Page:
Refinance Tips Your Lender May Not Tell You Before Refinancing Your Home Loan.
Below are 6 refinance tips to help you get the best deal on your next refinance mortgage loan.
1. Check Your Credit Report
Depending on the type of loan you are applying for, the FHA has programs for people with credit scores as low as 580 but they are disappearing fast. Today, the minimum score for a home loan mortgage for Fannie Mae and Freddie Mac is 620. These numbers vary with market conditions.
Go to AnnualCreditReport.com to get a no-cost, no-gimmick copy of your credit report from each of the three major consumer credit reporting companies (commonly called "credit bureaus"). Review your report and dispute any inaccurate listings.
A credit score is just one part of the equation. A mortgage lender wants three things from a potential customer: Steady income, a relatively clean recent credit history, and a debt-to-income ratio of 35% or less. Customers who qualify for a mortgage have all three of these qualities, plus either a down-payment (if the loan is new) or equity in the property (if loan is a refinance).
2. Understand the Fees
Mortgage loans have many associated fees, some paid up front and some paid at closing. Be sure to ask for a break-down of all fees you will be paying and what those fees include, and ask for an explanation if you do not understand. See the Bills.com resource Refinance Fees to learn more.
3. Educate Yourself About Mortgages
Consider what kind of mortgage you want and educate yourself about the terms.
Adjustable rate mortgages sometimes have low initial rates but then adjust to high rates after an initial teaser period ends. Consider whether you will be able to afford the monthly payments after the loan adjusts to the higher rate.
Pre-payment penalties are sometimes included in loans; these penalties can make it too expensive for you to refinance out of a loan before the deadline date for a higher interest rate is triggered.
Interest-only loans often have low rates during the lifetime of the loans, but many require large final payments at the end of the loan, sometimes called balloon payments. Consider whether you will be able to make that payment or refinance out of the loan before that payment comes due.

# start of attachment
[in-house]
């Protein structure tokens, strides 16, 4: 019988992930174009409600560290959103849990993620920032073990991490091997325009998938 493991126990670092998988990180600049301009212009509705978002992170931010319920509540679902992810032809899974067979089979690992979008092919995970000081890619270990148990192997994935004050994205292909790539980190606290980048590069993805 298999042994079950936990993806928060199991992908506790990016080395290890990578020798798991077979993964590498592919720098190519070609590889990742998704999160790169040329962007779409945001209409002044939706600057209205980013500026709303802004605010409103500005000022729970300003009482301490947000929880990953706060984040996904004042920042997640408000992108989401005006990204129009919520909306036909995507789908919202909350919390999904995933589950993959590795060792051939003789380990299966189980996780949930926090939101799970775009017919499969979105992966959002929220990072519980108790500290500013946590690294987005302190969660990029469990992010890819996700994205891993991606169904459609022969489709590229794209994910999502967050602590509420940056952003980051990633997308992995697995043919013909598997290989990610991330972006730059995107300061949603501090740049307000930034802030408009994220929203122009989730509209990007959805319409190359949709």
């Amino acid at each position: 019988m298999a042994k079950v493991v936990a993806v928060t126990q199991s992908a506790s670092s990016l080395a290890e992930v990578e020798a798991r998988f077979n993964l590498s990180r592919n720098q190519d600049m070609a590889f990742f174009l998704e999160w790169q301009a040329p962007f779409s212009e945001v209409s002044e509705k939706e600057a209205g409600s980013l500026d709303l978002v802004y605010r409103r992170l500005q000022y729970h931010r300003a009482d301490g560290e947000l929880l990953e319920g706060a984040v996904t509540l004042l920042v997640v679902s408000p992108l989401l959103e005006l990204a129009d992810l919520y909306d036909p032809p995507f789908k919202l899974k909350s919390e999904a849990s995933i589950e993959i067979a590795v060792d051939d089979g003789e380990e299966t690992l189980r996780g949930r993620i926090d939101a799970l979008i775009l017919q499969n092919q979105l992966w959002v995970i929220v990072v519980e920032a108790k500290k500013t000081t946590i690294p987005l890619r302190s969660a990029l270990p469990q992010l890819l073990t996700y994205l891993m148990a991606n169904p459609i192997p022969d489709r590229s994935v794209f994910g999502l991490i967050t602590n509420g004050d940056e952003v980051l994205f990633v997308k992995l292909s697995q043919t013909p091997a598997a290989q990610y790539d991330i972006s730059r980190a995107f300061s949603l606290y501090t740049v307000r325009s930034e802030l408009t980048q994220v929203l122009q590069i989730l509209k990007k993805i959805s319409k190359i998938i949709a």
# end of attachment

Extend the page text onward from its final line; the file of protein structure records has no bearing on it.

4. Beware of Inflated Appraisals
Make sure you understand how the broker or lender selected the real estate appraiser. Review the appraisal to ensure it describes the house and neighborhood in a fair and accurate manner. If you take out a loan based on an inflated appraisal value, you may end up owing the bank more money than your home is worth. This may make it impossible for you to refinance in the future. See the "Appraisals and Reviews" section in the Bills.com resource Why it Takes so Long to Close a Mortgage to learn more about recent changes to the appraisal process.
5. Double-Check Loan Documents for Accuracy
Make sure the loan documents do not misstate your income, your debts, your credit score, or any other important facts, like whether you will be living in the property. See the "Settlement Section" in the Bills.com resource What to Expect at Closing to learn more.
6. Beware of One-Stop-Shopping Closings
If someone else hand-picks the real estate appraiser to value your home and the attorney to represent you at the closing, consider whether those individuals are going to give you truly independent advice and look out for your best interests. Three pieces of advice:
- Something that seems too good to be true usually is. Use your common sense
- Do not sign any document you do not understand.
- Closing can be hectic, but beware anyone who rushes you into a deal. Mortgage interest rates fluctuate, but as this was written in late 2011, interest rates have remained low and do not show any signs of rising soon.
See the Bills.com resource Refinance Fees to learn the typical costs of refinancing a home loan. Significant variances from these fees should be viewed warily.